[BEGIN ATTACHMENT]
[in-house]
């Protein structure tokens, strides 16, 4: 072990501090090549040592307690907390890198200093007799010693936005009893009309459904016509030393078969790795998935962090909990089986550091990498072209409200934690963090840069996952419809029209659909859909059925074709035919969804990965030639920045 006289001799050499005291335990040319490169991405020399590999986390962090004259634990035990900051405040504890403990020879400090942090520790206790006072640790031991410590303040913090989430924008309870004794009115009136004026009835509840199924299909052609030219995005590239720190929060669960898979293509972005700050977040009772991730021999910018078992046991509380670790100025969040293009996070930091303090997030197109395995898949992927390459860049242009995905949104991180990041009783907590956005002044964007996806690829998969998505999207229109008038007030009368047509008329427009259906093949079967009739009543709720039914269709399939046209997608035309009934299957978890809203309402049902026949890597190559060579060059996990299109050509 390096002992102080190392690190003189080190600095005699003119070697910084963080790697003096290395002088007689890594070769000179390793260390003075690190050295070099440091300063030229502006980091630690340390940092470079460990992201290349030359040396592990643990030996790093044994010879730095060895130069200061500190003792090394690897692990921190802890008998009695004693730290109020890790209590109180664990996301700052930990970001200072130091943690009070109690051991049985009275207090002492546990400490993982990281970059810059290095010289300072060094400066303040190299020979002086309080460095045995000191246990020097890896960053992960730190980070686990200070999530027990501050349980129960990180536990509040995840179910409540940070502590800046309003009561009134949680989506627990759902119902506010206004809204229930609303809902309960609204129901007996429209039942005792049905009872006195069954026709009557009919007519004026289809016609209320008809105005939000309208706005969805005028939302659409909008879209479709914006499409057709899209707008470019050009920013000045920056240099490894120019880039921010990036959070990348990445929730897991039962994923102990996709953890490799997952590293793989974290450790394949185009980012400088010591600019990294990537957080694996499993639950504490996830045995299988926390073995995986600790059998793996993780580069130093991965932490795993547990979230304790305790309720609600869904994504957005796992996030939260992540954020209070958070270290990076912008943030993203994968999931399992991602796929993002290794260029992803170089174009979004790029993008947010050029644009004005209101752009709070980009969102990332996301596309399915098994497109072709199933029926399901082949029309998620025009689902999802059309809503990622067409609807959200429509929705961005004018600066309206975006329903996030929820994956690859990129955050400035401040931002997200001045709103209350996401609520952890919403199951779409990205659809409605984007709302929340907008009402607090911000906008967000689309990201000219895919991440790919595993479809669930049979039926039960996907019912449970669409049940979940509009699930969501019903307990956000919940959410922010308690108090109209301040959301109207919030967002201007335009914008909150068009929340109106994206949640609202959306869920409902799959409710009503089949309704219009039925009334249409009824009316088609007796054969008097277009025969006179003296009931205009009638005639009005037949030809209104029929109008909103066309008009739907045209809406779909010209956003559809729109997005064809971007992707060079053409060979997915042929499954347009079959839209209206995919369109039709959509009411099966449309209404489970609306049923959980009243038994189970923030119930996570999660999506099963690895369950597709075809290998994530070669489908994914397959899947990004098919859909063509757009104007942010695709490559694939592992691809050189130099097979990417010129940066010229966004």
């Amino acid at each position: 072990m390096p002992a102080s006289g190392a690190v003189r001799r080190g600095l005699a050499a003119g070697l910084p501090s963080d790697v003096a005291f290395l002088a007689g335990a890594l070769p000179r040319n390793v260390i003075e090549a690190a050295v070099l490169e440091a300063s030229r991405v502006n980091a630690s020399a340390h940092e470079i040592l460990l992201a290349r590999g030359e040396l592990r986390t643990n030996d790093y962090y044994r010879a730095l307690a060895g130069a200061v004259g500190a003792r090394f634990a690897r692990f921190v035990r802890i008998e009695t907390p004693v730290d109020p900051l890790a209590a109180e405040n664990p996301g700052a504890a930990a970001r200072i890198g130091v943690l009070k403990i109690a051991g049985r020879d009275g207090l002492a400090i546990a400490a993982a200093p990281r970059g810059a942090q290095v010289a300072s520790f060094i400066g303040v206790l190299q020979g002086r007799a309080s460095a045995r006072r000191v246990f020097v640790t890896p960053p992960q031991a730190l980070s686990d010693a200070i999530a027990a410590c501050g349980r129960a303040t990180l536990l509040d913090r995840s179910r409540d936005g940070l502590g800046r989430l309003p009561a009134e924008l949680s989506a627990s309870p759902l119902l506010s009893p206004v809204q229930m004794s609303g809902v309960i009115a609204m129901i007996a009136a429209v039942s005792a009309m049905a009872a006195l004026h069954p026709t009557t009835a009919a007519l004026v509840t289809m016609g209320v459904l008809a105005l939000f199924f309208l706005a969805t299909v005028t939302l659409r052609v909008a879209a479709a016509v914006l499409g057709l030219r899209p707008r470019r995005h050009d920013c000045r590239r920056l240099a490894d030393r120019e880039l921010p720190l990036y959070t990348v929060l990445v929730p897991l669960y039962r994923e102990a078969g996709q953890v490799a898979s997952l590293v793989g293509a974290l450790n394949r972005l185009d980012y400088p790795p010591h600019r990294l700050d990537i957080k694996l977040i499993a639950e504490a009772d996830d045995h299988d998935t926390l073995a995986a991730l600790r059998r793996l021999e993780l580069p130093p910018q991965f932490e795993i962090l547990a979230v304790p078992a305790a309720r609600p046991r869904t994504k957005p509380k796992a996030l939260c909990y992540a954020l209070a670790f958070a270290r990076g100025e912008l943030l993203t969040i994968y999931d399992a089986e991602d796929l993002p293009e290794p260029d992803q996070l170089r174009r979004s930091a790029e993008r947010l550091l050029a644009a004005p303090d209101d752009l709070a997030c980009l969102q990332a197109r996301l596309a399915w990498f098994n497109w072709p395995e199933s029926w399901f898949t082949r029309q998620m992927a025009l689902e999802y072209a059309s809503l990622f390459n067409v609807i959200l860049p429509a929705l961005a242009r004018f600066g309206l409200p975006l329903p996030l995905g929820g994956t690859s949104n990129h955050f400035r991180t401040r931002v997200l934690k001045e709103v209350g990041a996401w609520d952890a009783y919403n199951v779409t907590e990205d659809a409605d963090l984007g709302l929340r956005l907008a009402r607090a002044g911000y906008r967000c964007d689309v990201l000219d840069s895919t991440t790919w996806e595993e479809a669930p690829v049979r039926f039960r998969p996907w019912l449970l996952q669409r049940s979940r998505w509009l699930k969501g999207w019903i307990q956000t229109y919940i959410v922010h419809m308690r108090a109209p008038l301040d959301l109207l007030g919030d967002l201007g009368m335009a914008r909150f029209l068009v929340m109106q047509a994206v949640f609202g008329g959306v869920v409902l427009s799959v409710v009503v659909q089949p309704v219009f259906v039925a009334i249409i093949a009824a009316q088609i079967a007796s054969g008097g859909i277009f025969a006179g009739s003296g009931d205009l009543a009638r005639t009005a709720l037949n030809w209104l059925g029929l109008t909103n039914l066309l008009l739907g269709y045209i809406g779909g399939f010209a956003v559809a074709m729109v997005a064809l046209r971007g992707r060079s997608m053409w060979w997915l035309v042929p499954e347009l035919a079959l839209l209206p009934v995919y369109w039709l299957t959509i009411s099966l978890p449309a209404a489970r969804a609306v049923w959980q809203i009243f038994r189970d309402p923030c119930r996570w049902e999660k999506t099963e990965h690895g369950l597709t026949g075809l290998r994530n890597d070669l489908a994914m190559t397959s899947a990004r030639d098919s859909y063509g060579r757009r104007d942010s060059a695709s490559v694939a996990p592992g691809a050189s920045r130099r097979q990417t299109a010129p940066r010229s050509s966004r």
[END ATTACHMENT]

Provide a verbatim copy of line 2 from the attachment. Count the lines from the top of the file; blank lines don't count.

């Protein structure tokens, strides 16, 4: 072990501090090549040592307690907390890198200093007799010693936005009893009309459904016509030393078969790795998935962090909990089986550091990498072209409200934690963090840069996952419809029209659909859909059925074709035919969804990965030639920045 006289001799050499005291335990040319490169991405020399590999986390962090004259634990035990900051405040504890403990020879400090942090520790206790006072640790031991410590303040913090989430924008309870004794009115009136004026009835509840199924299909052609030219995005590239720190929060669960898979293509972005700050977040009772991730021999910018078992046991509380670790100025969040293009996070930091303090997030197109395995898949992927390459860049242009995905949104991180990041009783907590956005002044964007996806690829998969998505999207229109008038007030009368047509008329427009259906093949079967009739009543709720039914269709399939046209997608035309009934299957978890809203309402049902026949890597190559060579060059996990299109050509 390096002992102080190392690190003189080190600095005699003119070697910084963080790697003096290395002088007689890594070769000179390793260390003075690190050295070099440091300063030229502006980091630690340390940092470079460990992201290349030359040396592990643990030996790093044994010879730095060895130069200061500190003792090394690897692990921190802890008998009695004693730290109020890790209590109180664990996301700052930990970001200072130091943690009070109690051991049985009275207090002492546990400490993982990281970059810059290095010289300072060094400066303040190299020979002086309080460095045995000191246990020097890896960053992960730190980070686990200070999530027990501050349980129960990180536990509040995840179910409540940070502590800046309003009561009134949680989506627990759902119902506010206004809204229930609303809902309960609204129901007996429209039942005792049905009872006195069954026709009557009919007519004026289809016609209320008809105005939000309208706005969805005028939302659409909008879209479709914006499409057709899209707008470019050009920013000045920056240099490894120019880039921010990036959070990348990445929730897991039962994923102990996709953890490799997952590293793989974290450790394949185009980012400088010591600019990294990537957080694996499993639950504490996830045995299988926390073995995986600790059998793996993780580069130093991965932490795993547990979230304790305790309720609600869904994504957005796992996030939260992540954020209070958070270290990076912008943030993203994968999931399992991602796929993002290794260029992803170089174009979004790029993008947010050029644009004005209101752009709070980009969102990332996301596309399915098994497109072709199933029926399901082949029309998620025009689902999802059309809503990622067409609807959200429509929705961005004018600066309206975006329903996030929820994956690859990129955050400035401040931002997200001045709103209350996401609520952890919403199951779409990205659809409605984007709302929340907008009402607090911000906008967000689309990201000219895919991440790919595993479809669930049979039926039960996907019912449970669409049940979940509009699930969501019903307990956000919940959410922010308690108090109209301040959301109207919030967002201007335009914008909150068009929340109106994206949640609202959306869920409902799959409710009503089949309704219009039925009334249409009824009316088609007796054969008097277009025969006179003296009931205009009638005639009005037949030809209104029929109008909103066309008009739907045209809406779909010209956003559809729109997005064809971007992707060079053409060979997915042929499954347009079959839209209206995919369109039709959509009411099966449309209404489970609306049923959980009243038994189970923030119930996570999660999506099963690895369950597709075809290998994530070669489908994914397959899947990004098919859909063509757009104007942010695709490559694939592992691809050189130099097979990417010129940066010229966004």